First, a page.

Keywords:Permafrost, Greenhouse gas, Climate change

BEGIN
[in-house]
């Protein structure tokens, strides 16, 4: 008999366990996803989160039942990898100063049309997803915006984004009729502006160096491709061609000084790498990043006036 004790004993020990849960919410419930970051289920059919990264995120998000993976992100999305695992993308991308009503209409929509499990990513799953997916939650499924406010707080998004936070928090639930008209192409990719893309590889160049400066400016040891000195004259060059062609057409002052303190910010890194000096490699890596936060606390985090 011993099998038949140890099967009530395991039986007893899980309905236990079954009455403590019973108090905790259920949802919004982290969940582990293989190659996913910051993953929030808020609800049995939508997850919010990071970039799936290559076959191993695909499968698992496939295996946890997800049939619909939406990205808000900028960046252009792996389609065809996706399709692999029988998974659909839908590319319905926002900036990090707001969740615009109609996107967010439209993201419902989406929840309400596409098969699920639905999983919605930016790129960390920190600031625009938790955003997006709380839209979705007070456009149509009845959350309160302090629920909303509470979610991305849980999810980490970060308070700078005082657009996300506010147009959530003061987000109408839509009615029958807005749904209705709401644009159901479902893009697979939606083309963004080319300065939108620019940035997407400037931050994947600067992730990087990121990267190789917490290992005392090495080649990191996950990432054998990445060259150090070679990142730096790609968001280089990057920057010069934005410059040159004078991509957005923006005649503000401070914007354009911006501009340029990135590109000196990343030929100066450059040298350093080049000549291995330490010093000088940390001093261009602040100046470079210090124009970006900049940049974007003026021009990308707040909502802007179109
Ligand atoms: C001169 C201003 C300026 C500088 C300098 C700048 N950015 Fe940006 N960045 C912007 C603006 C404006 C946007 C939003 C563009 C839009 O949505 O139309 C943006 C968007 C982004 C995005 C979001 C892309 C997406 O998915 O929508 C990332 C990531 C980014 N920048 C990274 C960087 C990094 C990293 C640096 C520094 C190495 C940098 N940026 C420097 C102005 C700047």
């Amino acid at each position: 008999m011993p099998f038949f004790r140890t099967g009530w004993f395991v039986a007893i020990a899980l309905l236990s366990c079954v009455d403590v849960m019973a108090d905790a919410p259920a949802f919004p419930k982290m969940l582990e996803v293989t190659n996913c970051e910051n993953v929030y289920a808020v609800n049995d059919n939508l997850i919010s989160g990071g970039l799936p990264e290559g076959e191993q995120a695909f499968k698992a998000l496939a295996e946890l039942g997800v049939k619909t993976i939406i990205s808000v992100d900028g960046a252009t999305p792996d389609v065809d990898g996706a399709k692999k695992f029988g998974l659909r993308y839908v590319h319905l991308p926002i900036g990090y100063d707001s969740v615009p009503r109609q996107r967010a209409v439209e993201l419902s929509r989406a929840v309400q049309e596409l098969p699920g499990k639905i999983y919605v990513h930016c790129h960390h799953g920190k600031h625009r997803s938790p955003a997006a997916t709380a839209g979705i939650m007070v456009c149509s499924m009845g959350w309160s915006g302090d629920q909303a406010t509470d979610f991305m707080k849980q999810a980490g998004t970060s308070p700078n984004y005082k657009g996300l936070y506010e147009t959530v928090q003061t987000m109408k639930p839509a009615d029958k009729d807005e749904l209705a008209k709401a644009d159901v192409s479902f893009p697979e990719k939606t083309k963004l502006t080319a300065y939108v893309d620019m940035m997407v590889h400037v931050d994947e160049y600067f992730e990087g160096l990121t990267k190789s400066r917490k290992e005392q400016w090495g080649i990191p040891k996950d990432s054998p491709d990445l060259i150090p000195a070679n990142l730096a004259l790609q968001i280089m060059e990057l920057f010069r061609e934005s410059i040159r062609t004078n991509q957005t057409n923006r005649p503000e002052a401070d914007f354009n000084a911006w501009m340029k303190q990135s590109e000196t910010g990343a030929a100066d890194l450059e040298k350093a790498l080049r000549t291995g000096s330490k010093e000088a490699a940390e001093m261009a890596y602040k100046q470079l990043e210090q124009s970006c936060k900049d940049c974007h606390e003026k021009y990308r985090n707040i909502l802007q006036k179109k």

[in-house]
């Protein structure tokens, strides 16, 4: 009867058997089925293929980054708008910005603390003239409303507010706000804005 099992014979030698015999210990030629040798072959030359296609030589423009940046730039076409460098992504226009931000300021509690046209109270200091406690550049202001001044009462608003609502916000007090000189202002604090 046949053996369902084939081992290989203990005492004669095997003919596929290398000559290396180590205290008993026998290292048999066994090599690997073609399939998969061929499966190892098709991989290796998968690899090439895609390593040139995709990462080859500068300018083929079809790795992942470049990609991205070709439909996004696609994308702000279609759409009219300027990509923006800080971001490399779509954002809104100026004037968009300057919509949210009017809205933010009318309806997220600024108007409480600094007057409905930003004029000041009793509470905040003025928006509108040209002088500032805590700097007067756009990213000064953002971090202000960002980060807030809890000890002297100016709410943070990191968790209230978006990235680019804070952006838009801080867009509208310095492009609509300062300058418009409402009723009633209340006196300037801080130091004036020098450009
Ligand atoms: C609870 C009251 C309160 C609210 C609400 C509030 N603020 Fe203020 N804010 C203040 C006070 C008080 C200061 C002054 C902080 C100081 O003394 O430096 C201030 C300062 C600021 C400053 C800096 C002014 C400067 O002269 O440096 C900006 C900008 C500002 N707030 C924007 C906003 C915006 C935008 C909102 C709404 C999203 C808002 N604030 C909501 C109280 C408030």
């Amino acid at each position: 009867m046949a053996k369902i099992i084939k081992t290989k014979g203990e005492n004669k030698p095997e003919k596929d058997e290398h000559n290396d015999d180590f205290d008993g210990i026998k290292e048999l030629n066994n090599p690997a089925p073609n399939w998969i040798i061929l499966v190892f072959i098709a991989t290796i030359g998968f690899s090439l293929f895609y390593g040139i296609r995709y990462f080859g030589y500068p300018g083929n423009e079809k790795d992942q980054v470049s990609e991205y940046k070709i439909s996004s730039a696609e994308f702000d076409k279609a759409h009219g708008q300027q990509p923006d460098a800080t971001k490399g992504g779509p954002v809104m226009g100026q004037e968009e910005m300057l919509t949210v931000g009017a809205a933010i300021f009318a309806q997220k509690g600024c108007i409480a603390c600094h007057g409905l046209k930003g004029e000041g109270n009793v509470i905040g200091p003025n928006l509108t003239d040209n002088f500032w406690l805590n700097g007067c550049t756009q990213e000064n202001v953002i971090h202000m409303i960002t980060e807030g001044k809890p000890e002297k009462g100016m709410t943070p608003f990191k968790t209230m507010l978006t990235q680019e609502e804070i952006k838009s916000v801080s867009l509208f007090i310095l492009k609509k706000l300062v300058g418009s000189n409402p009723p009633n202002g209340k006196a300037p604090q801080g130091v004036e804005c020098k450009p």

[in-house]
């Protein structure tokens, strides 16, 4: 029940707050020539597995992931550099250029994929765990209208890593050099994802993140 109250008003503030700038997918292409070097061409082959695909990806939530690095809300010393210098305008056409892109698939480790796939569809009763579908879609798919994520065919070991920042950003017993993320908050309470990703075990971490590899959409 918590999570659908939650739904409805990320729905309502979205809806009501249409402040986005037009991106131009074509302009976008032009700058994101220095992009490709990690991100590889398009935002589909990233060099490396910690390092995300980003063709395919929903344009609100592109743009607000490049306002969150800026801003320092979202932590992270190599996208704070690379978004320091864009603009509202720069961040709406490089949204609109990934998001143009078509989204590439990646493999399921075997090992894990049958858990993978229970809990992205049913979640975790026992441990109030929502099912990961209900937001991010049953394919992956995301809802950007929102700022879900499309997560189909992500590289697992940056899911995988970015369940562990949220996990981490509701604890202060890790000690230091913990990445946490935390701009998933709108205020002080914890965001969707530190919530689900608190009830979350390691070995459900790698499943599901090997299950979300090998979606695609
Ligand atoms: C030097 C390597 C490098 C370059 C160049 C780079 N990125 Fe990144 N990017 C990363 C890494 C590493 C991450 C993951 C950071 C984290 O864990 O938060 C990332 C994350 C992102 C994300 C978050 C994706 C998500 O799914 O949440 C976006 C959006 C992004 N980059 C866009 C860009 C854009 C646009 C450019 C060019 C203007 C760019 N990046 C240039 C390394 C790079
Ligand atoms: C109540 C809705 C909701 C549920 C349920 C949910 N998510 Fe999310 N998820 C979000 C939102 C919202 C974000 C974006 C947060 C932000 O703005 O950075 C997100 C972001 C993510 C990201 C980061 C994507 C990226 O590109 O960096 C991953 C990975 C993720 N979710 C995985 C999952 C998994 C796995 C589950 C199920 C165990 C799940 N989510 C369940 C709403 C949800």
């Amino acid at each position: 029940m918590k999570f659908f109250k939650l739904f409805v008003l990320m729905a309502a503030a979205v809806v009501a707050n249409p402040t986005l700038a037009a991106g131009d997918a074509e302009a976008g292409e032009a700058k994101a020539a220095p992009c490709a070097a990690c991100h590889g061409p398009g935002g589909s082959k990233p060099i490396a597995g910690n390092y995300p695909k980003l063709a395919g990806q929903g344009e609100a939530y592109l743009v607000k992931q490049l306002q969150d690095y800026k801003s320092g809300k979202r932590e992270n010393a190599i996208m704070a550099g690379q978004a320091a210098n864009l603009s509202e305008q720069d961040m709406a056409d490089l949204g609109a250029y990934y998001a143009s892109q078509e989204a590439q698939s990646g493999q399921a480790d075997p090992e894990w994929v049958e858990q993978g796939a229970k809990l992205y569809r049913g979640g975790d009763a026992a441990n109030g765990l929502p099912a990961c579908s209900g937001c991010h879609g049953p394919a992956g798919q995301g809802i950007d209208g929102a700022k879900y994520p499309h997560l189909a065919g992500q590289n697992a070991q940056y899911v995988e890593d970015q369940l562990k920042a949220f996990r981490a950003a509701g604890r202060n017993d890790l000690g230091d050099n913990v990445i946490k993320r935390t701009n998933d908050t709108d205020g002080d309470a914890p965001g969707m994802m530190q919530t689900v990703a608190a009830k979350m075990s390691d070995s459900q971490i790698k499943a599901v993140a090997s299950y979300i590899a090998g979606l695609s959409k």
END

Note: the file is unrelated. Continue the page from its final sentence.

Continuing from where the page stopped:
Permafrost is distributed widely over polar region. Polar region is sensitive to climate change owing to the feedback processes related and ice and snow. Increase in permafrost temperature and thickening of active layer of frozen ground (upper layer of permarfrost where frozen ground thaws in summer and freezes again during the autumn) are already observed. In addition, large-scale and irreversible melting of ice-rich permafrost layers called “Yedoma” and their ground subsidence are also reported in various places. Permafrost contains large amounts of organic carbon that has not been decomposed since last ice age, and thus melting of permafrost cause increase in the atmospheric greenhouse gases and possibly contribute to positive feedback to global warming. However, considerable uncertainty remains in the possible effects of permafrost melting on future climate change because global distribution of permafrost and details in the processes of GHG release from the permafrost are not known well. In the three-year project “Assessing and projecting greenhouse gas release from dynamic permafrost degradation” (2-1605, Environment Research and Technology Development Fund of the Ministry of the Environment, Japan: 2016-2018), we aims to assess and project the impacts of greenhouse gas release through dynamic permafrost degradation through in-situ and remote (e.g., satellite and airborn) observations, lab analysis of sampled ice and soil cores, and numerical modeling, by demonstrating the vulnerability distribution and relative impacts between large-scale degradation and such dynamic degradation. In this presentation, we report the status of the numerical modeling. We use a global physical land surface model MATSIRO (Takata et al. 2003, Nitta et al. 2014), which is a component of global climate model MIROC (Watanabe et al. 2010). In addition, a global land vegetation model VISIT (Ito et al. 2012) is coupled to MATSIRO and exchange variables such as soil moisture, temperature, and leaf area index with each other. We improved the physical processes related to permafrost melting (e.g., increasing in numbers in vertical layers; considering of changes in thermal conductivity of frozen/unfrozen soil water, and shielding effect by soil organic layer) in MATSIRO and found that seasonal distributions of permafrost tend to be improved. We also try to implement the carbon dioxide and methane release due to permafrost melting in VISIT to estimate the future greenhouse gas emission.